----- Original Message -----
From: Murray Altheim <firstname.lastname@example.org>
> > You mean fragmenting data structures into too many namespaces?
> Well, a whole host of problems relating to what I feel is confusion
> over the role of markup, the supposed "attachment" of semantics to
> markup, the concepts of names, namespaces, addresses and identity,
> the separation between object and reification of object, etc.
> It's too bad we couldn't all go back to school for six months and
> take refresher courses in information theory, but unfortunately
> we'd deal with academics who would be in the same boat as us -- I
> think we're all too ahead of the curve sometimes for our own good.
> It'd be nice to see us figure out what we've got in front of us
> before jumping ahead into the next territory, but that's human
> nature I suppose. This coupled with the desire to be clever is
> leading us into morasse of complex markup that purports to solve
> problems few if any even understand. Not to pick on XML Schema
> (more than I've already) but I'm struck by a systems theory view
> that says that the process is overloaded with input. I think this
> is true of our industry right now.
Yep. But people don't want to do the grunt work, they just
want to start carving code.
Actually information/library science academics have quite a lot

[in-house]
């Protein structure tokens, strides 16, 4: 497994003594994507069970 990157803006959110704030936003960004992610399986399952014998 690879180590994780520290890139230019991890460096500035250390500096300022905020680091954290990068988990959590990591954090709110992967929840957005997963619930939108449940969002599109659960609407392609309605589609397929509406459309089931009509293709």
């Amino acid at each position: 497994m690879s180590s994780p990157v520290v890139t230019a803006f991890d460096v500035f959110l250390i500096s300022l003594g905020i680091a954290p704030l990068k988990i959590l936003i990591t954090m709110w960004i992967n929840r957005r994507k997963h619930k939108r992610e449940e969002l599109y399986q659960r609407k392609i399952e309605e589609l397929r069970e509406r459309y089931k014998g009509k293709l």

to say -- many of them have worked in the trenches as reference
librarians. I see a lot of stuff published in "the knowledge space"
that obviously skipped over Library Science 101. A Bay area
company recently paid a knowledge management consultant
for six months to discover that a) users use different keywords
from those doing the cataloging, and b) catalogers, when in
the position of searching, will use different keywords from
when they are cataloging. This has been written up at UCLA
Info Science department, in 1968 I believe. Talk about not
doing your homework....
The tendency of docheads to consider data repositories
black boxes into which they "flatten" documents is not
helping matters either.
In ecommerce systems with under 100k objects I've tried
for a unified namespace several times, but never pulled it
off. There's always one set of data that makes the
information handling scheme go nutty, no matter how
I tweak the math. Normally I end up sweeping about
90% of the data into one space, leaving 3-4 database
fields as standalones. Of course if you're working
with a captive audience (employees), and you do
a good interface, data can stand quite a bit of
-- ________________________________ Nicholas Carroll email@example.com Travel: firstname.lastname@example.org http://www.hastingsresearch.com ________________________________ >
This archive was generated by hypermail 2.0.0 : Tue Aug 21 2001 - 17:58:05 PDT